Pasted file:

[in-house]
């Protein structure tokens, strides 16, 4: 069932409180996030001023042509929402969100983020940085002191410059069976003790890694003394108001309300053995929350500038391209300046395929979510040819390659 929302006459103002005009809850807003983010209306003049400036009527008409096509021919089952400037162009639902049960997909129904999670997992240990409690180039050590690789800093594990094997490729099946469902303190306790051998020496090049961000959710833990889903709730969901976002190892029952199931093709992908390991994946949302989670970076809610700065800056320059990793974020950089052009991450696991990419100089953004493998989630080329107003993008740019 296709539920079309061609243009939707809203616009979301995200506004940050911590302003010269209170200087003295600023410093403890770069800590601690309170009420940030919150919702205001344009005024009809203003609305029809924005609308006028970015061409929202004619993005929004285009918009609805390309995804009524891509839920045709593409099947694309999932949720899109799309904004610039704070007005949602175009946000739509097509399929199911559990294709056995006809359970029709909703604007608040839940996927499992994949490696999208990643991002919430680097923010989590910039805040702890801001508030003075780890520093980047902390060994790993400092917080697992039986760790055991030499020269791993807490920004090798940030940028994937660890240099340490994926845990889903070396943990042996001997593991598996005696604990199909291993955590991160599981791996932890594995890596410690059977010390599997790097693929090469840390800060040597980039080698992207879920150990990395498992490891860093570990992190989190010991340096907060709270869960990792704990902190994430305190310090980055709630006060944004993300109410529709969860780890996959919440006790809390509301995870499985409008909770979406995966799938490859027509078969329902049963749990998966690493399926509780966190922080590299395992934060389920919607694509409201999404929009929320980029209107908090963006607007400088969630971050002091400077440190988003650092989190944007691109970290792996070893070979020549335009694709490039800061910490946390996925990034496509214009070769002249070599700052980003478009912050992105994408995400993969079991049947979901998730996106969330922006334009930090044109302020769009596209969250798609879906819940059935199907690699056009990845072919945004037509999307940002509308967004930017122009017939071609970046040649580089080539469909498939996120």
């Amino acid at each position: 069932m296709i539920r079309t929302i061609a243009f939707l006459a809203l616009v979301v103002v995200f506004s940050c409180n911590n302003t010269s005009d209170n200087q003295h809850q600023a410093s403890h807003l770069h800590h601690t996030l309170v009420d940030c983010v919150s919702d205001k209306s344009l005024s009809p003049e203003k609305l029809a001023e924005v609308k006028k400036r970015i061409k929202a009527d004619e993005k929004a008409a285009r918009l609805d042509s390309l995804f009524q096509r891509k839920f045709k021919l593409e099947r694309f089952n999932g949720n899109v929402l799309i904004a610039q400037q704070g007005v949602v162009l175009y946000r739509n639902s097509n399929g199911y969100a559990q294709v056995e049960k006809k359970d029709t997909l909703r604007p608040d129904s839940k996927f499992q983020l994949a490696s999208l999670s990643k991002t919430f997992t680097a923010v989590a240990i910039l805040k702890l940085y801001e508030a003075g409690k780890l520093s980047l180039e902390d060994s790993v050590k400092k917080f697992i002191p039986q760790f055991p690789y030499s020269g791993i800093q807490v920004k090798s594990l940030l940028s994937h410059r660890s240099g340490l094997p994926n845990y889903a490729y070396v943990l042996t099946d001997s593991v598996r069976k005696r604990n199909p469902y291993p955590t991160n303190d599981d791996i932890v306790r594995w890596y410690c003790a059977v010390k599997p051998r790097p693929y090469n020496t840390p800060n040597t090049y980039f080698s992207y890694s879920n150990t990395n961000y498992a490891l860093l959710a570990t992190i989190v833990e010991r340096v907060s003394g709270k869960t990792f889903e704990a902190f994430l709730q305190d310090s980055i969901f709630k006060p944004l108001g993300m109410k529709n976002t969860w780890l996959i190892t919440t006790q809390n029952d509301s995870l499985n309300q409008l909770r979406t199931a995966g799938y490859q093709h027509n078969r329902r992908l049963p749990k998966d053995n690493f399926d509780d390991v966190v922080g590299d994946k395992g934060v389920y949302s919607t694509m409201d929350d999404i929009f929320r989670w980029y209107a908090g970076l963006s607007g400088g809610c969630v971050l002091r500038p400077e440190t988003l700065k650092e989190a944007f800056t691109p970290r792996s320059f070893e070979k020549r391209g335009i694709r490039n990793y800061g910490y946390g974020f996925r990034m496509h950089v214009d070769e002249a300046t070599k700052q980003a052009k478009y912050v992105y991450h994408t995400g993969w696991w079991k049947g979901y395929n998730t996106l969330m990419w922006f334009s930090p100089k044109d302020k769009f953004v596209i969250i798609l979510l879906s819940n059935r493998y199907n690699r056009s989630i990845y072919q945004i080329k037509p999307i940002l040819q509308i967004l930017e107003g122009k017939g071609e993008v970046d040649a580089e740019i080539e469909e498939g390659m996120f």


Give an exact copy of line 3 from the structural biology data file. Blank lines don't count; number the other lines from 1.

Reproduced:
């Amino acid at each position: 069932m296709i539920r079309t929302i061609a243009f939707l006459a809203l616009v979301v103002v995200f506004s940050c409180n911590n302003t010269s005009d209170n200087q003295h809850q600023a410093s403890h807003l770069h800590h601690t996030l309170v009420d940030c983010v919150s919702d205001k209306s344009l005024s009809p003049e203003k609305l029809a001023e924005v609308k006028k400036r970015i061409k929202a009527d004619e993005k929004a008409a285009r918009l609805d042509s390309l995804f009524q096509r891509k839920f045709k021919l593409e099947r694309f089952n999932g949720n899109v929402l799309i904004a610039q400037q704070g007005v949602v162009l175009y946000r739509n639902s097509n399929g199911y969100a559990q294709v056995e049960k006809k359970d029709t997909l909703r604007p608040d129904s839940k996927f499992q983020l994949a490696s999208l999670s990643k991002t919430f997992t680097a923010v989590a240990i910039l805040k702890l940085y801001e508030a003075g409690k780890l520093s980047l180039e902390d060994s790993v050590k400092k917080f697992i002191p039986q760790f055991p690789y030499s020269g791993i800093q807490v920004k090798s594990l940030l940028s994937h410059r660890s240099g340490l094997p994926n845990y889903a490729y070396v943990l042996t099946d001997s593991v598996r069976k005696r604990n199909p469902y291993p955590t991160n303190d599981d791996i932890v306790r594995w890596y410690c003790a059977v010390k599997p051998r790097p693929y090469n020496t840390p800060n040597t090049y980039f080698s992207y890694s879920n150990t990395n961000y498992a490891l860093l959710a570990t992190i989190v833990e010991r340096v907060s003394g709270k869960t990792f889903e704990a902190f994430l709730q305190d310090s980055i969901f709630k006060p944004l108001g993300m109410k529709n976002t969860w780890l996959i190892t919440t006790q809390n029952d509301s995870l499985n309300q409008l909770r979406t199931a995966g799938y490859q093709h027509n078969r329902r992908l049963p749990k998966d053995n690493f399926d509780d390991v966190v922080g590299d994946k395992g934060v389920y949302s919607t694509m409201d929350d999404i929009f929320r989670w980029y209107a908090g970076l963006s607007g400088g809610c969630v971050l002091r500038p400077e440190t988003l700065k650092e989190a944007f800056t691109p970290r792996s320059f070893e070979k020549r391209g335009i694709r490039n990793y800061g910490y946390g974020f996925r990034m496509h950089v214009d070769e002249a300046t070599k700052q980003a052009k478009y912050v992105y991450h994408t995400g993969w696991w079991k049947g979901y395929n998730t996106l969330m990419w922006f334009s930090p100089k044109d302020k769009f953004v596209i969250i798609l979510l879906s819940n059935r493998y199907n690699r056009s989630i990845y072919q945004i080329k037509p999307i940002l040819q509308i967004l930017e107003g122009k017939g071609e993008v970046d040649a580089e740019i080539e469909e498939g390659m996120f």